Thursday, November 20, 2008

What the mailman delivered today:

Tuesday's conversation about identity and revolution pushed me over the edge on ordering this book. I've been hearing about it from academics I respect for awhile now, and I decided it was time to find out what the hubbub is about. So far I've read the back of the book and the first page of the preface.

Have you read it? Thoughts? Anything I should be looking for in particular?
Here's the back of the book blurb, if you haven't heard anything about it before:
How has injury become the basis for political identity in contemporary life? How have law and other state institutions come to be seen as redressing such injuries rather than as perpetrating them? These questions guide Wendy Brown's critical engagement with modern political theorists, feminist and cultural theorists, and the political effects of late twentieth-century capitalism. Transposing Nietzsche's doctrine of the will to power as well as his account of ressentiment onto the contemporary political field, Brown shows how the regulatory demands of the state encourage the formation of political identities not only founded on injury but invested in maintaining an injured status. In the place of a nation of freedom characterized as collective and transformative, contemporary political formations offer versions of "resistance" prefigured and contained by the very power they purport to oppose. The result is a politics in which the desire for freedom devolves into moralizing, and ressentiment takes the place of freedom as a collective project.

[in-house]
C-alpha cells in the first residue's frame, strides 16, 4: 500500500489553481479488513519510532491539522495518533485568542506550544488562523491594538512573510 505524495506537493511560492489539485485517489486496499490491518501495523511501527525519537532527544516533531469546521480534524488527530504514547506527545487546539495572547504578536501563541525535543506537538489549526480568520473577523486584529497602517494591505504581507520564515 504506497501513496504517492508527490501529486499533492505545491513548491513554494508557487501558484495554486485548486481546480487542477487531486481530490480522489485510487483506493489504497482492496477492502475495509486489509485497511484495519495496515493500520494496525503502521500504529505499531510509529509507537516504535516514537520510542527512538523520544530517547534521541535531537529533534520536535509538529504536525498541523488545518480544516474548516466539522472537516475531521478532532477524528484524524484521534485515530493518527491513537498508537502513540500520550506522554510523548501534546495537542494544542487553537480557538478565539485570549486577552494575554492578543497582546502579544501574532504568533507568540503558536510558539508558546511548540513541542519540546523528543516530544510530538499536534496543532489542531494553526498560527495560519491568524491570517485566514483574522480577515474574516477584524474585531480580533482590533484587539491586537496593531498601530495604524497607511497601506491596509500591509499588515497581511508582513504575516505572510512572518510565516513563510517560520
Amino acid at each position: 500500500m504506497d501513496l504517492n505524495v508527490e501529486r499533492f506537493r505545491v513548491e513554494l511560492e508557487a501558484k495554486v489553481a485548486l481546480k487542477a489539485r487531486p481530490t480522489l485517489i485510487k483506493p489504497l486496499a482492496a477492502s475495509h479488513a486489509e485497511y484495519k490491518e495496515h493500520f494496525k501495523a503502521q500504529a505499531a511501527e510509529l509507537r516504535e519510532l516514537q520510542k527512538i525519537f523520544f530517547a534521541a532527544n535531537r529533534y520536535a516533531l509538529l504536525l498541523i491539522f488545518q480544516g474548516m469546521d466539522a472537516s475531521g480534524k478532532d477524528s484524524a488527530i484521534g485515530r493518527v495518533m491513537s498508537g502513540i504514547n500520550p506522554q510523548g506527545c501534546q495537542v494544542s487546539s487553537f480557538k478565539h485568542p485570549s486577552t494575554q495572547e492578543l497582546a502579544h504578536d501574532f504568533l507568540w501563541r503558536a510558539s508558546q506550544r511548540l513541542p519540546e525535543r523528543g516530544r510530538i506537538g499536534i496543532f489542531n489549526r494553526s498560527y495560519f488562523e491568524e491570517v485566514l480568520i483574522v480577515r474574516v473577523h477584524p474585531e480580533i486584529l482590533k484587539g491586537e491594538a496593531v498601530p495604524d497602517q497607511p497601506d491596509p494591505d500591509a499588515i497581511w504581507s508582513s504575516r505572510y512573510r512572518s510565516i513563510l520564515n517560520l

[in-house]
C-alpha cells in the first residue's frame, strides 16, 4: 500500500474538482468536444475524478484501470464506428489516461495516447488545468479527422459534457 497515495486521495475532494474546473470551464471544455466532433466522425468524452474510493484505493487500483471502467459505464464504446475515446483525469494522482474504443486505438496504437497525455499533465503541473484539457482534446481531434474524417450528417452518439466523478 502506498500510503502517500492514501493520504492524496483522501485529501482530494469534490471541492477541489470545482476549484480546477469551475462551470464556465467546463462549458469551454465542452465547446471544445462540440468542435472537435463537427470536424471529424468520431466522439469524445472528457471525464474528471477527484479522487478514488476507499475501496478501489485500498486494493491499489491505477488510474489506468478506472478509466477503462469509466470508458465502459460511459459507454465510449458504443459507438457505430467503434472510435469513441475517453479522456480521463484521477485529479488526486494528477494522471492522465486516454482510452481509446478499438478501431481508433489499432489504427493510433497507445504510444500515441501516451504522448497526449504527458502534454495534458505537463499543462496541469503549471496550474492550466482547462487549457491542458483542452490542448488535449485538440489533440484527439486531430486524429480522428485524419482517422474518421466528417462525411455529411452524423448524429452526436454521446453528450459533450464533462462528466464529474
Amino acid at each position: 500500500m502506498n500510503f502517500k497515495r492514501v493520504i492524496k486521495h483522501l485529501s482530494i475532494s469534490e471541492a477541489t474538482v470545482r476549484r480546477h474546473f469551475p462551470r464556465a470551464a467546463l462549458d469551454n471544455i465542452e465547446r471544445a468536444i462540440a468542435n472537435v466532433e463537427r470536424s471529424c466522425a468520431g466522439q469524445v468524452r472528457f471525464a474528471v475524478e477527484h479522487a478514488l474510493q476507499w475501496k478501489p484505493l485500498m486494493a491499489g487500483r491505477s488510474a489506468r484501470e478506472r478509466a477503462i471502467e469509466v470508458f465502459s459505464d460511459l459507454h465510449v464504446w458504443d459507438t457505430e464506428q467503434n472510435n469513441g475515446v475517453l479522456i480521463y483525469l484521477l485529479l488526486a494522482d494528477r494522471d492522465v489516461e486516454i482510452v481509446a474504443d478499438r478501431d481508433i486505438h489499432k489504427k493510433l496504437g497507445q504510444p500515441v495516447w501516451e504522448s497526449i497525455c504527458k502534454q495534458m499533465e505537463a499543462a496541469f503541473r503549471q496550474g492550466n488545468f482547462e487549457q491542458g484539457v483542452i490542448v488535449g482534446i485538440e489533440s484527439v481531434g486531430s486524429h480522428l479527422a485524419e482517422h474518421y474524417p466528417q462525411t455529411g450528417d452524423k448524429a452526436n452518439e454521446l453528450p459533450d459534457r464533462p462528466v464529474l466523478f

Brown weaves this thesis through a series of essays that consider such topics as Catharine MacKinnon's antipornography politics, the recent resurgence of rights discourse on the Left, academic antipathy toward "postmodernism," and the gendered sexuality of classical liberalism, as well as the centrality of the state in feminist politics. Along the way, she suggests how freedom might be rethought and reclaimed for a progressive political vision appropriate to the conditions of late modernity. 
Now please excuse me while I get back to my reading...but not before googling the word "ressentiment."

1 comment:

t said...

Sounds extremely interesting... keep me posted. I expect daily updates and chapter synopses!!!